The problem faced by the first Thatcher government was a conglomeration of nationalised industries, associated unions, and the civil service. The problem today is different, though there is obviously some considerable overlap.

The civil service is a common thread, but the unions are less important (in large part because of changes to union law made by the Thatcher governments), and there are now, thankfully, few fully nationalised industries. But instead of the latter we have private industries and businesses that are so dependent on the state for their income, either because they provide goods and services to the state, or because they provide goods and services that are mandated by state regulation, or because they provide goods and services on the state's behalf. All are interesting, and the latter particularly so since the category encompasses the Private Finance Initiative (PFI), which is often thought of as being a type-specimen of the sacrifice of public interest in disadvantageous contracts with private capital. But seen in the larger context these contracts are revealed in a different light, namely as high risk acts entailing submission to state authority, and therefore paid at above market rates. In effect these are acts of self-nationalisation.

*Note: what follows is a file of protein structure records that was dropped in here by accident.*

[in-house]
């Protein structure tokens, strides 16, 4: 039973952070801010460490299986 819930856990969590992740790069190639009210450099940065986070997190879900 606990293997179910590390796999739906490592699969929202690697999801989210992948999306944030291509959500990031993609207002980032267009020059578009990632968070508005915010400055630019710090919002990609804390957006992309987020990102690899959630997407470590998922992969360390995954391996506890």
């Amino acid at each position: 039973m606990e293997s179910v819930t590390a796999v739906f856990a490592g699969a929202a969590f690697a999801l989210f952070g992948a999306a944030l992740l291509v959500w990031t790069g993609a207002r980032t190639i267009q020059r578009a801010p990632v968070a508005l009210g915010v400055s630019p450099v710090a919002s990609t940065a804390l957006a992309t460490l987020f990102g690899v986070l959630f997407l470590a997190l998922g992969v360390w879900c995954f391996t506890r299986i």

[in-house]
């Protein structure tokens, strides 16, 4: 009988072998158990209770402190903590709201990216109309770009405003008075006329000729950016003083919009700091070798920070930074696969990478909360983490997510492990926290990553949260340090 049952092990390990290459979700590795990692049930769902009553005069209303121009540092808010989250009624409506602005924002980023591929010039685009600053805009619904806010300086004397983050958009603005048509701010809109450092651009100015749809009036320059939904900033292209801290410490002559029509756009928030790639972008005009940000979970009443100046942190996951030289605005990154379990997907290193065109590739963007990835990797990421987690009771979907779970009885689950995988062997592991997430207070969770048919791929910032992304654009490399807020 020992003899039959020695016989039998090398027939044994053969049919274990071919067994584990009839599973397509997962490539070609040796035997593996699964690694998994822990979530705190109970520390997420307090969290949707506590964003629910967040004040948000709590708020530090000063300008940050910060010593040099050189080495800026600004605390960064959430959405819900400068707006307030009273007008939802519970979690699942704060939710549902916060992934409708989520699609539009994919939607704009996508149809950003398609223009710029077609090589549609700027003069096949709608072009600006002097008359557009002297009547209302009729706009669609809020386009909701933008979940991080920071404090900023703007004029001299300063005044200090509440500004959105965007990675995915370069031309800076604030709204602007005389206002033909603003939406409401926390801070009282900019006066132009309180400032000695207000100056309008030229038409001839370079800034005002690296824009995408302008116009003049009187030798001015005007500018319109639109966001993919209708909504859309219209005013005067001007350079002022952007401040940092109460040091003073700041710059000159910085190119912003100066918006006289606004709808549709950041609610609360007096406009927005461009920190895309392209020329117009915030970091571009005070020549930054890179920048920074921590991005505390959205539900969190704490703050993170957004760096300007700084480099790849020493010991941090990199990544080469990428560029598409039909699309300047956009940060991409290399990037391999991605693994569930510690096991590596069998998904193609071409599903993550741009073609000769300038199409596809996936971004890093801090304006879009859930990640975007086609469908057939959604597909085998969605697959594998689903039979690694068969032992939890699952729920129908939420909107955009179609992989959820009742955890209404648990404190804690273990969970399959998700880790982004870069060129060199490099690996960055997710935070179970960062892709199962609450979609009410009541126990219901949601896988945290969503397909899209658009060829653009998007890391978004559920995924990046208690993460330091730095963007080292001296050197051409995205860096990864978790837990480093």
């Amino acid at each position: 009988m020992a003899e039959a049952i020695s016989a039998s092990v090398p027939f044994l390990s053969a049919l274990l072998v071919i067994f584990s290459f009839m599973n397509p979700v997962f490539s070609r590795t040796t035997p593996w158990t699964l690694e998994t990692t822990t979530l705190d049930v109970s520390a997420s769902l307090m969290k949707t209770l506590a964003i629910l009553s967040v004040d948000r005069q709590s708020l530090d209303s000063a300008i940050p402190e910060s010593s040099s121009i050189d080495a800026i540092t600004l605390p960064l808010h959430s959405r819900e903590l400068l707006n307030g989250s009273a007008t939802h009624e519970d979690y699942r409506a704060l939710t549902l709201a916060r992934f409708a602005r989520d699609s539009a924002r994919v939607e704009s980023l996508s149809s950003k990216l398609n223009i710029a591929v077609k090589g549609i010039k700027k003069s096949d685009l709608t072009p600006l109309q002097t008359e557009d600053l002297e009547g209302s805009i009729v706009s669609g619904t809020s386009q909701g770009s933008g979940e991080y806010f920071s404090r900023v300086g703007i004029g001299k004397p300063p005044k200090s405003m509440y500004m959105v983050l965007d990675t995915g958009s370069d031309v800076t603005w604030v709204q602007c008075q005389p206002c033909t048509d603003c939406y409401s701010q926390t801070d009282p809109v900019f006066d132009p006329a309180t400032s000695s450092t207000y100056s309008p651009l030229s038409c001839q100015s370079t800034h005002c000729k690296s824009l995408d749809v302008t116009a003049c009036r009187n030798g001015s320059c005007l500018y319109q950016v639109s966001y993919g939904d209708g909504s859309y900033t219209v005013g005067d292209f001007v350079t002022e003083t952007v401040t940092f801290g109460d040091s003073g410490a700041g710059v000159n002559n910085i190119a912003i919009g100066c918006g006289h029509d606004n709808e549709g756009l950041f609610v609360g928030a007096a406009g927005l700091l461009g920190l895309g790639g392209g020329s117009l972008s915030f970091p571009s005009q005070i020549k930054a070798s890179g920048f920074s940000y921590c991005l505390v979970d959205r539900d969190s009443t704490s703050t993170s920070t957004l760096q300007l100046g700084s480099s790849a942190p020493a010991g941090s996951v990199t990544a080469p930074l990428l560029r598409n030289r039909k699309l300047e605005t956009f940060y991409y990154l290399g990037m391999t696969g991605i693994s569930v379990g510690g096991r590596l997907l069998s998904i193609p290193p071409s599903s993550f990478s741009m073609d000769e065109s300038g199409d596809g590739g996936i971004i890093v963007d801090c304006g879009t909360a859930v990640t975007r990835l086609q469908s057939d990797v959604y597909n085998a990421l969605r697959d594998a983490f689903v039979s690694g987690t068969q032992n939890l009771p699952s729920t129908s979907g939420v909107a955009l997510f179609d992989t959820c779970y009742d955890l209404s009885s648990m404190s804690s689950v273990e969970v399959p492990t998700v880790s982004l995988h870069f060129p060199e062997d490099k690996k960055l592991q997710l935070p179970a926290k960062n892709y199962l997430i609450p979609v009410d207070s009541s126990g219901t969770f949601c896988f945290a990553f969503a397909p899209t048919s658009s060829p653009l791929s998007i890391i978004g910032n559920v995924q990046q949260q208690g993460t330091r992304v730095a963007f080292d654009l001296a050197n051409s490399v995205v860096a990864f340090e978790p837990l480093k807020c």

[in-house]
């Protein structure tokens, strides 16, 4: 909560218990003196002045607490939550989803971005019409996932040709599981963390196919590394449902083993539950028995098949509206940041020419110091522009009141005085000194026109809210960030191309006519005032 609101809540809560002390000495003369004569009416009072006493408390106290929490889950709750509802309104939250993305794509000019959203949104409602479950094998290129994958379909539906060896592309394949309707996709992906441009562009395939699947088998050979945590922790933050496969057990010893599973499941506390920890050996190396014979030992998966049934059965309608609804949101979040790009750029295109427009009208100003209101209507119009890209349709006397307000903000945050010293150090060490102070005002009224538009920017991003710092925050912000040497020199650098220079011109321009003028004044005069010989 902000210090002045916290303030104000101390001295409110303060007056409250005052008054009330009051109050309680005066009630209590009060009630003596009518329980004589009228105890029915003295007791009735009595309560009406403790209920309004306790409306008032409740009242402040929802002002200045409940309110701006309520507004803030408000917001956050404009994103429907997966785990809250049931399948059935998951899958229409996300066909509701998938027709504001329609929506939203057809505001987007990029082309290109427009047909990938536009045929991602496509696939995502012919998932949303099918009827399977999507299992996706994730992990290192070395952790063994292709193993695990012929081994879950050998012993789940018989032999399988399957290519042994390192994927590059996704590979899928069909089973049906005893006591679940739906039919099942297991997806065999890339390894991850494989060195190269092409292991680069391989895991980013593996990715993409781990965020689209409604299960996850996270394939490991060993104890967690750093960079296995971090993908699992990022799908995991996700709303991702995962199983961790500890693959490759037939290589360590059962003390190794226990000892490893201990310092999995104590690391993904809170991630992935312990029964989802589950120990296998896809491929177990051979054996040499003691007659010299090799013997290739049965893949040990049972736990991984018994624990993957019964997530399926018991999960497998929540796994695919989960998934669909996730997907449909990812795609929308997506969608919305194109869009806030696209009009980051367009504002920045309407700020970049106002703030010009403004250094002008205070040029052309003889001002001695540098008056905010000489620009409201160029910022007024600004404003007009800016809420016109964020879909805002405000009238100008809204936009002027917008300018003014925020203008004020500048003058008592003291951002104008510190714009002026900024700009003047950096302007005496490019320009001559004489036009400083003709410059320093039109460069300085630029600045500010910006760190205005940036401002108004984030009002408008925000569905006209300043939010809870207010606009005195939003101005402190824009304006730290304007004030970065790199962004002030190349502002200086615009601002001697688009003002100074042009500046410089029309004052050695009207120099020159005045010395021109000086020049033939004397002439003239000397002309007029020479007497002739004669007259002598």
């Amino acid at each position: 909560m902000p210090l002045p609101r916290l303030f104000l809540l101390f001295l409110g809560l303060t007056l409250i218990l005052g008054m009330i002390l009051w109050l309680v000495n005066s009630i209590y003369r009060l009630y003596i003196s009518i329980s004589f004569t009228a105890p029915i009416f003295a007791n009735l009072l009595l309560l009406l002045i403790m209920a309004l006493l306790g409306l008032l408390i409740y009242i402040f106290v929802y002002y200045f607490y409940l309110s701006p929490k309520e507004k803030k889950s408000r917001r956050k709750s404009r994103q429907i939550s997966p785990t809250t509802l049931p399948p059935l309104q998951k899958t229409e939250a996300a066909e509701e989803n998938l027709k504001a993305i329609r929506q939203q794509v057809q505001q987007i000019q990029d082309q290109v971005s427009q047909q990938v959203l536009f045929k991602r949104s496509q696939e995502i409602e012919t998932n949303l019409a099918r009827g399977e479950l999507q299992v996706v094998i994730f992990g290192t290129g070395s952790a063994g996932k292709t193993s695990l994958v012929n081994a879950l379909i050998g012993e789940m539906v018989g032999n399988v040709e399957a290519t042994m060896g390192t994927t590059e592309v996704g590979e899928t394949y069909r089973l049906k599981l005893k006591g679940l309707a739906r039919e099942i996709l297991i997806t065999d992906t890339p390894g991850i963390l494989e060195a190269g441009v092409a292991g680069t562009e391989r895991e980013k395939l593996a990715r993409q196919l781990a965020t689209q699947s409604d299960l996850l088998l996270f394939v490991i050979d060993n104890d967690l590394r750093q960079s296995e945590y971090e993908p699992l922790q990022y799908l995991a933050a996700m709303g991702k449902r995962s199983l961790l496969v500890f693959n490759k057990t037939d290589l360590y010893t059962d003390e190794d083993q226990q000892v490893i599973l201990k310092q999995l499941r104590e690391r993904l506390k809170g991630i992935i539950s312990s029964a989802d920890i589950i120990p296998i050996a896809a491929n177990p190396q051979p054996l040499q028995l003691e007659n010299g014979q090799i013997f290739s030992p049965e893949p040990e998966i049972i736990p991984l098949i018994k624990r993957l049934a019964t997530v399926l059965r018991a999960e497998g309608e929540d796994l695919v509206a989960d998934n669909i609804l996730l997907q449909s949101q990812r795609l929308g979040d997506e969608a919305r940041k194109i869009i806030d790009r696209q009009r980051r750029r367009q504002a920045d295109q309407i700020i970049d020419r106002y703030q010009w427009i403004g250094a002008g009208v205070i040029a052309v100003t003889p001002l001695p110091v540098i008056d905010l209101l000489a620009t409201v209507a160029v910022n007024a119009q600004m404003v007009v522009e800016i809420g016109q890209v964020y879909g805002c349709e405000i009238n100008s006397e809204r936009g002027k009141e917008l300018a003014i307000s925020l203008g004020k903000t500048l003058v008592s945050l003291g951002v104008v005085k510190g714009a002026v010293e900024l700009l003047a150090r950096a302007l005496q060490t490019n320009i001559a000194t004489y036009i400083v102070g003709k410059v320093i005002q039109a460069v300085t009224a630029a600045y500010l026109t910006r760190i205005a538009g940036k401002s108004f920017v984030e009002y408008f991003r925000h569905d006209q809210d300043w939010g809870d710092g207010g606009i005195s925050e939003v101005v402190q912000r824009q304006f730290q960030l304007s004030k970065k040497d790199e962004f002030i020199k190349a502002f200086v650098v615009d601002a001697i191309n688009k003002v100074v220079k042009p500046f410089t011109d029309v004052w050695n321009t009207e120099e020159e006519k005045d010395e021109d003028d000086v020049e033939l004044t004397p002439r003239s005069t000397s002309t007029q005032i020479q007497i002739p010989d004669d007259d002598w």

This process of absorption, typified by the PFI, is the heart of the so-called Third Way, and has resulted in an extension of the state that is in many respects more thorough and potentially more damaging than the transparent nationalisation of the Attlee period. No compensation payment is made in a lump sum, as was made for example to owners of coal mines, and self-nationalisation is much harder to unwind since the private capital thus in the process of being dissolved into the state's organism will actually defend the state even as it is being digested.